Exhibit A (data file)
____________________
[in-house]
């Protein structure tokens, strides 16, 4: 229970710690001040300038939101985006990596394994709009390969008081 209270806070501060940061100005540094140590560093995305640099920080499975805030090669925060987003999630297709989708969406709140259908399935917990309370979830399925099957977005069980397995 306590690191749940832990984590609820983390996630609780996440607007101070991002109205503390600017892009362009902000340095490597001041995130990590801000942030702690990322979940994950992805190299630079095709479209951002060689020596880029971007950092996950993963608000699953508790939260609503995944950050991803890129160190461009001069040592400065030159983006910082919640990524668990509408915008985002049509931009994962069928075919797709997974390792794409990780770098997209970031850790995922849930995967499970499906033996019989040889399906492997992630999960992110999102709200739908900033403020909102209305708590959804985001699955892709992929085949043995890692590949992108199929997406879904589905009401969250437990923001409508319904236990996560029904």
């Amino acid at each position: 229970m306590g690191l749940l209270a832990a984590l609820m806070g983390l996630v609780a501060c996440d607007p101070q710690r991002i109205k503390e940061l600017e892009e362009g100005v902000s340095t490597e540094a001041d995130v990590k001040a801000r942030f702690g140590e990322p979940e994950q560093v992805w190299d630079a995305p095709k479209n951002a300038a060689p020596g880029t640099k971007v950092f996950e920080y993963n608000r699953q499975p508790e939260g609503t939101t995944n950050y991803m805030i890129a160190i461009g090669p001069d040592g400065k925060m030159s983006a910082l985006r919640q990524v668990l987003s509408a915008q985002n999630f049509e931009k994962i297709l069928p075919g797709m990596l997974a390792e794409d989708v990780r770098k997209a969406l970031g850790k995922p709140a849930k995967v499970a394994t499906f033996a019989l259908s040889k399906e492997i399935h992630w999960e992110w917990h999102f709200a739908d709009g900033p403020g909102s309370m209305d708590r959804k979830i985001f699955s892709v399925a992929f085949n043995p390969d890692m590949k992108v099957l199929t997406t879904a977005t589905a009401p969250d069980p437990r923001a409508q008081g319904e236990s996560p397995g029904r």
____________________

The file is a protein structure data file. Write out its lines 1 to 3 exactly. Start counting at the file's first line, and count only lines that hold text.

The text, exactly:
[in-house]
């Protein structure tokens, strides 16, 4: 229970710690001040300038939101985006990596394994709009390969008081 209270806070501060940061100005540094140590560093995305640099920080499975805030090669925060987003999630297709989708969406709140259908399935917990309370979830399925099957977005069980397995 306590690191749940832990984590609820983390996630609780996440607007101070991002109205503390600017892009362009902000340095490597001041995130990590801000942030702690990322979940994950992805190299630079095709479209951002060689020596880029971007950092996950993963608000699953508790939260609503995944950050991803890129160190461009001069040592400065030159983006910082919640990524668990509408915008985002049509931009994962069928075919797709997974390792794409990780770098997209970031850790995922849930995967499970499906033996019989040889399906492997992630999960992110999102709200739908900033403020909102209305708590959804985001699955892709992929085949043995890692590949992108199929997406879904589905009401969250437990923001409508319904236990996560029904």
């Amino acid at each position: 229970m306590g690191l749940l209270a832990a984590l609820m806070g983390l996630v609780a501060c996440d607007p101070q710690r991002i109205k503390e940061l600017e892009e362009g100005v902000s340095t490597e540094a001041d995130v990590k001040a801000r942030f702690g140590e990322p979940e994950q560093v992805w190299d630079a995305p095709k479209n951002a300038a060689p020596g880029t640099k971007v950092f996950e920080y993963n608000r699953q499975p508790e939260g609503t939101t995944n950050y991803m805030i890129a160190i461009g090669p001069d040592g400065k925060m030159s983006a910082l985006r919640q990524v668990l987003s509408a915008q985002n999630f049509e931009k994962i297709l069928p075919g797709m990596l997974a390792e794409d989708v990780r770098k997209a969406l970031g850790k995922p709140a849930k995967v499970a394994t499906f033996a019989l259908s040889k399906e492997i399935h992630w999960e992110w917990h999102f709200a739908d709009g900033p403020g909102s309370m209305d708590r959804k979830i985001f699955s892709v399925a992929f085949n043995p390969d890692m590949k992108v099957l199929t997406t879904a977005t589905a009401p969250d069980p437990r923001a409508q008081g319904e236990s996560p397995g029904r």